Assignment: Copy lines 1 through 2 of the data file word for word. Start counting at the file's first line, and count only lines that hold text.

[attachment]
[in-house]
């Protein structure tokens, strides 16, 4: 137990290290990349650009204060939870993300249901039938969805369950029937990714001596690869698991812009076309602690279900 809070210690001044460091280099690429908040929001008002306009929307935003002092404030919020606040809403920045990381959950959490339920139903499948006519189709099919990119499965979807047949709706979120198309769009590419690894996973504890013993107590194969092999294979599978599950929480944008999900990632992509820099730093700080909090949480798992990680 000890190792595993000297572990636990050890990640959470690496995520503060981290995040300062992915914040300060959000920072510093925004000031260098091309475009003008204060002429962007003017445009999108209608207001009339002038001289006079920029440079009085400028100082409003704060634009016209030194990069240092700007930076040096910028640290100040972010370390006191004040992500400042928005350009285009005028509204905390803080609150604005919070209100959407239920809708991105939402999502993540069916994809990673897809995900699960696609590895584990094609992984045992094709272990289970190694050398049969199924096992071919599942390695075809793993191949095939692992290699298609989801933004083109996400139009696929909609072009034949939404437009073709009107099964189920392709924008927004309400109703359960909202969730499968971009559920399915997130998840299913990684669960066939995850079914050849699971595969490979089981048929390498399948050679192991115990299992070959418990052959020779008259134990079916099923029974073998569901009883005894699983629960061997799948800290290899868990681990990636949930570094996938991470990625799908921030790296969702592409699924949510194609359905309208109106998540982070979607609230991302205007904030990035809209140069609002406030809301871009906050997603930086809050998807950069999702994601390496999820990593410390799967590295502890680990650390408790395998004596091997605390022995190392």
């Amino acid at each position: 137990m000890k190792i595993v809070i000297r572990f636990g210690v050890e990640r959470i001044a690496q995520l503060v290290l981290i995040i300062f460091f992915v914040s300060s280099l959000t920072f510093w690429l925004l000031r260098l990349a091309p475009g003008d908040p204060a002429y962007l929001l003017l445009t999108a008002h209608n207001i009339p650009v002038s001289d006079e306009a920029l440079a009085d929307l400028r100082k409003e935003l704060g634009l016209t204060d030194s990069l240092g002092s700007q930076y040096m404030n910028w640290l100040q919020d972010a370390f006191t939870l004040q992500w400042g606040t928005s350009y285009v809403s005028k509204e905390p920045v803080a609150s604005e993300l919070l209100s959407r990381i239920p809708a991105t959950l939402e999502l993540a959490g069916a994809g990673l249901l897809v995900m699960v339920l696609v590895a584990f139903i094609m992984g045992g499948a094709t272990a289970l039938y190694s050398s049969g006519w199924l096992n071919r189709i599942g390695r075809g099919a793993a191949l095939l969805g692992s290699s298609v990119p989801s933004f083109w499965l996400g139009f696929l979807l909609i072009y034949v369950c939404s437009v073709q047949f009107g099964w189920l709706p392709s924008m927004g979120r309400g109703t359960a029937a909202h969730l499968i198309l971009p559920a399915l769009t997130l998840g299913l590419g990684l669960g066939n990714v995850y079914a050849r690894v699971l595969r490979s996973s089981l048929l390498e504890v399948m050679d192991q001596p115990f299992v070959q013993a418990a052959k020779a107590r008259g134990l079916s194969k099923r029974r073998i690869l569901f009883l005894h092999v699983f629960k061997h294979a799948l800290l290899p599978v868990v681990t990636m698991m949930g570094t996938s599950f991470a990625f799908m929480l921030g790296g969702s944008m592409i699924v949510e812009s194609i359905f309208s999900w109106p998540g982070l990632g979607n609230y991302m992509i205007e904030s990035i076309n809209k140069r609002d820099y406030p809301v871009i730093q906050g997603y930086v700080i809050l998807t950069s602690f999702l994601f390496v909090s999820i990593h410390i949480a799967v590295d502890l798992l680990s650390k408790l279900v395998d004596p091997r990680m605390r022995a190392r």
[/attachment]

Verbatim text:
[in-house]
């Protein structure tokens, strides 16, 4: 137990290290990349650009204060939870993300249901039938969805369950029937990714001596690869698991812009076309602690279900 809070210690001044460091280099690429908040929001008002306009929307935003002092404030919020606040809403920045990381959950959490339920139903499948006519189709099919990119499965979807047949709706979120198309769009590419690894996973504890013993107590194969092999294979599978599950929480944008999900990632992509820099730093700080909090949480798992990680 000890190792595993000297572990636990050890990640959470690496995520503060981290995040300062992915914040300060959000920072510093925004000031260098091309475009003008204060002429962007003017445009999108209608207001009339002038001289006079920029440079009085400028100082409003704060634009016209030194990069240092700007930076040096910028640290100040972010370390006191004040992500400042928005350009285009005028509204905390803080609150604005919070209100959407239920809708991105939402999502993540069916994809990673897809995900699960696609590895584990094609992984045992094709272990289970190694050398049969199924096992071919599942390695075809793993191949095939692992290699298609989801933004083109996400139009696929909609072009034949939404437009073709009107099964189920392709924008927004309400109703359960909202969730499968971009559920399915997130998840299913990684669960066939995850079914050849699971595969490979089981048929390498399948050679192991115990299992070959418990052959020779008259134990079916099923029974073998569901009883005894699983629960061997799948800290290899868990681990990636949930570094996938991470990625799908921030790296969702592409699924949510194609359905309208109106998540982070979607609230991302205007904030990035809209140069609002406030809301871009906050997603930086809050998807950069999702994601390496999820990593410390799967590295502890680990650390408790395998004596091997605390022995190392």